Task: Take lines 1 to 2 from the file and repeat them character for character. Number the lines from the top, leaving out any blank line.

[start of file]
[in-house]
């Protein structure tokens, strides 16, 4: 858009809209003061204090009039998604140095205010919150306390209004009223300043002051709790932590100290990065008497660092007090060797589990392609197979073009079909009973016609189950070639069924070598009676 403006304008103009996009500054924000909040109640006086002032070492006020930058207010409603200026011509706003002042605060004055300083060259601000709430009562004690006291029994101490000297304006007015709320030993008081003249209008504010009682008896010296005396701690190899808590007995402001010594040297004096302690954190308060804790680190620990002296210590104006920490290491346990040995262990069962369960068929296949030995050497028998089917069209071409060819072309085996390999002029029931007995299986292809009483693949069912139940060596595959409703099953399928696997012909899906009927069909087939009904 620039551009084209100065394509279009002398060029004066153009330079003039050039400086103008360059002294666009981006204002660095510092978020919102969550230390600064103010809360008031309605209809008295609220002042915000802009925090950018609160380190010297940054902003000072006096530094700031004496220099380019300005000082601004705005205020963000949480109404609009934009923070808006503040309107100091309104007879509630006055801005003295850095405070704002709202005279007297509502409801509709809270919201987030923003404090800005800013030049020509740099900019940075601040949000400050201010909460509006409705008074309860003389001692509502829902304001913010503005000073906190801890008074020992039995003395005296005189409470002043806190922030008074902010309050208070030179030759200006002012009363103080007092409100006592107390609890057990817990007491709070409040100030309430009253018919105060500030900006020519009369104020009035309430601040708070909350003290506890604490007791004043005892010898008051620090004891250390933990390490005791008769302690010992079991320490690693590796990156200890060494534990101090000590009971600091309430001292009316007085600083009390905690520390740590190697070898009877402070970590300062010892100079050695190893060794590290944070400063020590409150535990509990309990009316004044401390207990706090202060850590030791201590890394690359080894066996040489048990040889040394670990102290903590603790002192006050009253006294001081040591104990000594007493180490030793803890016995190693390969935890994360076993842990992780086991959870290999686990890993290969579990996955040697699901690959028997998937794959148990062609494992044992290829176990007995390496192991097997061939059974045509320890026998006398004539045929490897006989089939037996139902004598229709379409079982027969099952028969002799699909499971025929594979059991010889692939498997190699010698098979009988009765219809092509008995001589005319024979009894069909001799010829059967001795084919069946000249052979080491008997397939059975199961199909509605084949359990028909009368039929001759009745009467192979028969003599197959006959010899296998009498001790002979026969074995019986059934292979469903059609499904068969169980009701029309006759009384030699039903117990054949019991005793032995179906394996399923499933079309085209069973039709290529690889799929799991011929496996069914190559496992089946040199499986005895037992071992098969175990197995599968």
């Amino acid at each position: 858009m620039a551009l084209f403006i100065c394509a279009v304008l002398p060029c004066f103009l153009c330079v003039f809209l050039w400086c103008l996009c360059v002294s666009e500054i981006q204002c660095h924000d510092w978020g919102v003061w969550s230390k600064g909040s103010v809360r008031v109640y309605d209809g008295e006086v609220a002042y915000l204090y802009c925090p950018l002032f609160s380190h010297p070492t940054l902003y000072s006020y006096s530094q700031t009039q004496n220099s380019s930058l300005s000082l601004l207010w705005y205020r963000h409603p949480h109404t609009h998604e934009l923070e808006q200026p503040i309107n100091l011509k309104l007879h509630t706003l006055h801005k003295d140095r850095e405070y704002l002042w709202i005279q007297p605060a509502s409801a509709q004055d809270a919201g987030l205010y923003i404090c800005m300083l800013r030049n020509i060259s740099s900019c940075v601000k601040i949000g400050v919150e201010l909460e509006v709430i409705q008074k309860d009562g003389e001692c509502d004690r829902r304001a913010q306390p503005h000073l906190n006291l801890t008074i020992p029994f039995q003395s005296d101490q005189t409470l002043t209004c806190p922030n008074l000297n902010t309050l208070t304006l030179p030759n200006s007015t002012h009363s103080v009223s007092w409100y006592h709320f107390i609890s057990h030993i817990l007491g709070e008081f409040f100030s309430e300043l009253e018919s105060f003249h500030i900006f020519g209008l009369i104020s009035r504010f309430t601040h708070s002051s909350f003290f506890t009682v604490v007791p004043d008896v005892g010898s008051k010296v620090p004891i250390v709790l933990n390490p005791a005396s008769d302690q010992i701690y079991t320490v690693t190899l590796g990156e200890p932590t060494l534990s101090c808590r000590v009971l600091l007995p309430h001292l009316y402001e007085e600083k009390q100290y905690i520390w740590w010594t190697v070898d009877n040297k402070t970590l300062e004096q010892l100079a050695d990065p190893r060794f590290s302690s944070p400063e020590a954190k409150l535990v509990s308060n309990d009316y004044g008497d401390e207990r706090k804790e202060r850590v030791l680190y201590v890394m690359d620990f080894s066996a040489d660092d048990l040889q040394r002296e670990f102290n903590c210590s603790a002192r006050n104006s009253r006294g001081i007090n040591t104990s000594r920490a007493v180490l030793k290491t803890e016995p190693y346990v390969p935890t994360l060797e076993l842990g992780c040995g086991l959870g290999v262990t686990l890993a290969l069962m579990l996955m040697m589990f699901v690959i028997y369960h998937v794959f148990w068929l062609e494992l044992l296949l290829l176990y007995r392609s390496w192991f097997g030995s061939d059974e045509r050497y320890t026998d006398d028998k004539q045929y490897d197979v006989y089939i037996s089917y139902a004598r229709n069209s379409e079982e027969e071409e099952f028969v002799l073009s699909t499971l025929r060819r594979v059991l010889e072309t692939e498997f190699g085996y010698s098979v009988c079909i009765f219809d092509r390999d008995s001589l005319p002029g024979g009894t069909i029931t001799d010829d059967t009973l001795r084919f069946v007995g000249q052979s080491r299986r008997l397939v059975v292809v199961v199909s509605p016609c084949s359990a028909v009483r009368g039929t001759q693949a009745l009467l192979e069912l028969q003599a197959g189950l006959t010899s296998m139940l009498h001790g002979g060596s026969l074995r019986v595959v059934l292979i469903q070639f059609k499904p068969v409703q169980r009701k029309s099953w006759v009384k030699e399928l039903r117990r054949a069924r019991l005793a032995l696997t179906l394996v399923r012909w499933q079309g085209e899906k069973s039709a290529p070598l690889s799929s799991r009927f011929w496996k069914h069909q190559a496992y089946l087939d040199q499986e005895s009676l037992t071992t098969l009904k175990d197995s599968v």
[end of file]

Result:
[in-house]
């Protein structure tokens, strides 16, 4: 858009809209003061204090009039998604140095205010919150306390209004009223300043002051709790932590100290990065008497660092007090060797589990392609197979073009079909009973016609189950070639069924070598009676 403006304008103009996009500054924000909040109640006086002032070492006020930058207010409603200026011509706003002042605060004055300083060259601000709430009562004690006291029994101490000297304006007015709320030993008081003249209008504010009682008896010296005396701690190899808590007995402001010594040297004096302690954190308060804790680190620990002296210590104006920490290491346990040995262990069962369960068929296949030995050497028998089917069209071409060819072309085996390999002029029931007995299986292809009483693949069912139940060596595959409703099953399928696997012909899906009927069909087939009904 620039551009084209100065394509279009002398060029004066153009330079003039050039400086103008360059002294666009981006204002660095510092978020919102969550230390600064103010809360008031309605209809008295609220002042915000802009925090950018609160380190010297940054902003000072006096530094700031004496220099380019300005000082601004705005205020963000949480109404609009934009923070808006503040309107100091309104007879509630006055801005003295850095405070704002709202005279007297509502409801509709809270919201987030923003404090800005800013030049020509740099900019940075601040949000400050201010909460509006409705008074309860003389001692509502829902304001913010503005000073906190801890008074020992039995003395005296005189409470002043806190922030008074902010309050208070030179030759200006002012009363103080007092409100006592107390609890057990817990007491709070409040100030309430009253018919105060500030900006020519009369104020009035309430601040708070909350003290506890604490007791004043005892010898008051620090004891250390933990390490005791008769302690010992079991320490690693590796990156200890060494534990101090000590009971600091309430001292009316007085600083009390905690520390740590190697070898009877402070970590300062010892100079050695190893060794590290944070400063020590409150535990509990309990009316004044401390207990706090202060850590030791201590890394690359080894066996040489048990040889040394670990102290903590603790002192006050009253006294001081040591104990000594007493180490030793803890016995190693390969935890994360076993842990992780086991959870290999686990890993290969579990996955040697699901690959028997998937794959148990062609494992044992290829176990007995390496192991097997061939059974045509320890026998006398004539045929490897006989089939037996139902004598229709379409079982027969099952028969002799699909499971025929594979059991010889692939498997190699010698098979009988009765219809092509008995001589005319024979009894069909001799010829059967001795084919069946000249052979080491008997397939059975199961199909509605084949359990028909009368039929001759009745009467192979028969003599197959006959010899296998009498001790002979026969074995019986059934292979469903059609499904068969169980009701029309006759009384030699039903117990054949019991005793032995179906394996399923499933079309085209069973039709290529690889799929799991011929496996069914190559496992089946040199499986005895037992071992098969175990197995599968």